Is there still a place for the traditional areas of Corporate Social Responsibility, such as health and education?

Yes – but, for me, this goes to the heart of understanding Corporate Responsibility as going beyond philanthropy. Ten years ago, in South Africa, we were the first big employer to announce the provision of free antiretroviral treatment to HIV-positive employees. Today we have the largest workplace VCT (voluntary counselling and testing) treatment program in the world, with more than 11,000 HIV-positive employees on health support programs. And in South Africa, where the incidence is at its highest, working with the unions, we’ve achieved more than 90 per cent participation in testing, and in 2011 more than 110,000 of our people in the country were tested for HIV. That program costs us about $18m a year, and we are spending another $12m on other healthcare initiatives, but we’re beginning to see this pay for itself through reduced absenteeism and the fact that we’re able to keep skilled people healthy and at work. Everyone in the business is truly proud of what we do there. It is saving lives – and the livelihoods of families.

What happens when the mine closes? Isn’t there a danger that those communities will have become completely dependent on you?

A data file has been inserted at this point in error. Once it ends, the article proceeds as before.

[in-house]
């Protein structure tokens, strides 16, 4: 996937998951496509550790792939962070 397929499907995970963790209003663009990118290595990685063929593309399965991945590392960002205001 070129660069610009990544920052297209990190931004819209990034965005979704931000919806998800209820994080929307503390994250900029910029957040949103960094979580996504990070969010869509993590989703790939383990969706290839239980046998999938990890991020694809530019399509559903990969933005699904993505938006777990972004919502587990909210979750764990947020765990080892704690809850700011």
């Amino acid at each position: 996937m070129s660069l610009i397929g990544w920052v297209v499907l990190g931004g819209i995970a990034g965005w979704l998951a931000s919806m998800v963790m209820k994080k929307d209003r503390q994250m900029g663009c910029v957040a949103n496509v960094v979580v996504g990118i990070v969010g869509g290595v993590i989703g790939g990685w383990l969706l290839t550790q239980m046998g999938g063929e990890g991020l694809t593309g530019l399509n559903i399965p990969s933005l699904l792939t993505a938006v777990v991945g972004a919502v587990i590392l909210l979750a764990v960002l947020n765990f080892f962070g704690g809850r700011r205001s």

Because we are so aware that a mine can become the core of a whole community for decades, right from the outset we plan how to make the community self-sustaining. Giving people portable skills is a big part of that: the SENAI partnership in Brazil is one instance where we are investing in vocational qualifications in trade skills – such as plumbing, carpentry, bricklaying, welding and electrical skills – which are useful in the community and applicable beyond the mining industry. So the community can become economically independent.

In the past, mining companies haven’t exactly been known for how well they treat the communities they work in. Have things changed?

I would say that, as an industry, we have not always been thoughtful enough about the social and political dynamics created by our activities. But over the last 10 or 15 years a leadership group has emerged in the mining industry that has been successful at re-engaging with wider society. We have become much more proactive and systematic in Anglo American about how to leverage our core business to create better outcomes for everybody involved. Our host communities have to want us there. It is an essential element of securing and retaining our license to operate.

And will expectations that communities have of any contribution from the mining industry continue to increase?

There’s no advantage today in not being proactive and transparent. Communities are proactive. NGOs want to be involved and everyone is linked around the world. What we are doing is highly visible and we need to be engaged. It has become the norm and people expect more from us all the time. Companies that think they can afford not to engage are deluding themselves. I am a fervent believer that mining is an industry with the power to exert significant positive change. We have to work together as an industry to raise standards across the board.